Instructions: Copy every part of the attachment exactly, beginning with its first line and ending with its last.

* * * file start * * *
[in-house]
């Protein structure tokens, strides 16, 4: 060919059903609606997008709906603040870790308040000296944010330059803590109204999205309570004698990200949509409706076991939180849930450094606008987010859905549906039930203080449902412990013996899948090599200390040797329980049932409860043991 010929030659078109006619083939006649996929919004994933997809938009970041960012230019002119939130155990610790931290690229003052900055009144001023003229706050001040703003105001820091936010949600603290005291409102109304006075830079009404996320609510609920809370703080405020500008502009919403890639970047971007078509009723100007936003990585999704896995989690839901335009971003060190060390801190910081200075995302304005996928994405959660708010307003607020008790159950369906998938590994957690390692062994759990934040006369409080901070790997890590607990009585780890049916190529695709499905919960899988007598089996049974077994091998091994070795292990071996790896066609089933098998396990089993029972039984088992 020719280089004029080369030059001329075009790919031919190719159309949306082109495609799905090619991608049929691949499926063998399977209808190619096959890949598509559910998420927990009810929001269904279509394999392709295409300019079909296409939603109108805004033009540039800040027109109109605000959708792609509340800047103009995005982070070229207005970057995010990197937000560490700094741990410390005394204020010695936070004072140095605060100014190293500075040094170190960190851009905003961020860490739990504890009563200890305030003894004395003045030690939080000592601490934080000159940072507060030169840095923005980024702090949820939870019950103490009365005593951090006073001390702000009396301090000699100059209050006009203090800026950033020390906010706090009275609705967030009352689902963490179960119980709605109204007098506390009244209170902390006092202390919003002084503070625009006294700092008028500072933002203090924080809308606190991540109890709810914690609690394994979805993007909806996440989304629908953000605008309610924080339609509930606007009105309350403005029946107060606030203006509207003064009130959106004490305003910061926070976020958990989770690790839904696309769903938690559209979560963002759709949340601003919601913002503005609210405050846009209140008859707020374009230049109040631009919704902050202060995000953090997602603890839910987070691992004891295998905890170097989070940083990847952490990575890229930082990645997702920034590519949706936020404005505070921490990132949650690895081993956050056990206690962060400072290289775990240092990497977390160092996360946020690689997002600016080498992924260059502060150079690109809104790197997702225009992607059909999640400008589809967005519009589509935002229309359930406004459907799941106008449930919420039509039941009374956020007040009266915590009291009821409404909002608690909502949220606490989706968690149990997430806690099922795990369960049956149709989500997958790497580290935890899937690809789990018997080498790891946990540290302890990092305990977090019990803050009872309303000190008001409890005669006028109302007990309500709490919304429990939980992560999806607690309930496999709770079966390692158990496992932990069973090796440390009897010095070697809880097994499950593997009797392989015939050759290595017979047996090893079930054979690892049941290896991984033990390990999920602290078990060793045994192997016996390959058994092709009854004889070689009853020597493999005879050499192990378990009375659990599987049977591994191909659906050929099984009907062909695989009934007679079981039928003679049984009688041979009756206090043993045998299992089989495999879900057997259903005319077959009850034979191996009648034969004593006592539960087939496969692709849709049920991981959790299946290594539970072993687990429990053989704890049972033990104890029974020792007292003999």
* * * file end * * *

[in-house]
């Protein structure tokens, strides 16, 4: 060919059903609606997008709906603040870790308040000296944010330059803590109204999205309570004698990200949509409706076991939180849930450094606008987010859905549906039930203080449902412990013996899948090599200390040797329980049932409860043991 010929030659078109006619083939006649996929919004994933997809938009970041960012230019002119939130155990610790931290690229003052900055009144001023003229706050001040703003105001820091936010949600603290005291409102109304006075830079009404996320609510609920809370703080405020500008502009919403890639970047971007078509009723100007936003990585999704896995989690839901335009971003060190060390801190910081200075995302304005996928994405959660708010307003607020008790159950369906998938590994957690390692062994759990934040006369409080901070790997890590607990009585780890049916190529695709499905919960899988007598089996049974077994091998091994070795292990071996790896066609089933098998396990089993029972039984088992 020719280089004029080369030059001329075009790919031919190719159309949306082109495609799905090619991608049929691949499926063998399977209808190619096959890949598509559910998420927990009810929001269904279509394999392709295409300019079909296409939603109108805004033009540039800040027109109109605000959708792609509340800047103009995005982070070229207005970057995010990197937000560490700094741990410390005394204020010695936070004072140095605060100014190293500075040094170190960190851009905003961020860490739990504890009563200890305030003894004395003045030690939080000592601490934080000159940072507060030169840095923005980024702090949820939870019950103490009365005593951090006073001390702000009396301090000699100059209050006009203090800026950033020390906010706090009275609705967030009352689902963490179960119980709605109204007098506390009244209170902390006092202390919003002084503070625009006294700092008028500072933002203090924080809308606190991540109890709810914690609690394994979805993007909806996440989304629908953000605008309610924080339609509930606007009105309350403005029946107060606030203006509207003064009130959106004490305003910061926070976020958990989770690790839904696309769903938690559209979560963002759709949340601003919601913002503005609210405050846009209140008859707020374009230049109040631009919704902050202060995000953090997602603890839910987070691992004891295998905890170097989070940083990847952490990575890229930082990645997702920034590519949706936020404005505070921490990132949650690895081993956050056990206690962060400072290289775990240092990497977390160092996360946020690689997002600016080498992924260059502060150079690109809104790197997702225009992607059909999640400008589809967005519009589509935002229309359930406004459907799941106008449930919420039509039941009374956020007040009266915590009291009821409404909002608690909502949220606490989706968690149990997430806690099922795990369960049956149709989500997958790497580290935890899937690809789990018997080498790891946990540290302890990092305990977090019990803050009872309303000190008001409890005669006028109302007990309500709490919304429990939980992560999806607690309930496999709770079966390692158990496992932990069973090796440390009897010095070697809880097994499950593997009797392989015939050759290595017979047996090893079930054979690892049941290896991984033990390990999920602290078990060793045994192997016996390959058994092709009854004889070689009853020597493999005879050499192990378990009375659990599987049977591994191909659906050929099984009907062909695989009934007679079981039928003679049984009688041979009756206090043993045998299992089989495999879900057997259903005319077959009850034979191996009648034969004593006592539960087939496969692709849709049920991981959790299946290594539970072993687990429990053989704890049972033990104890029974020792007292003999």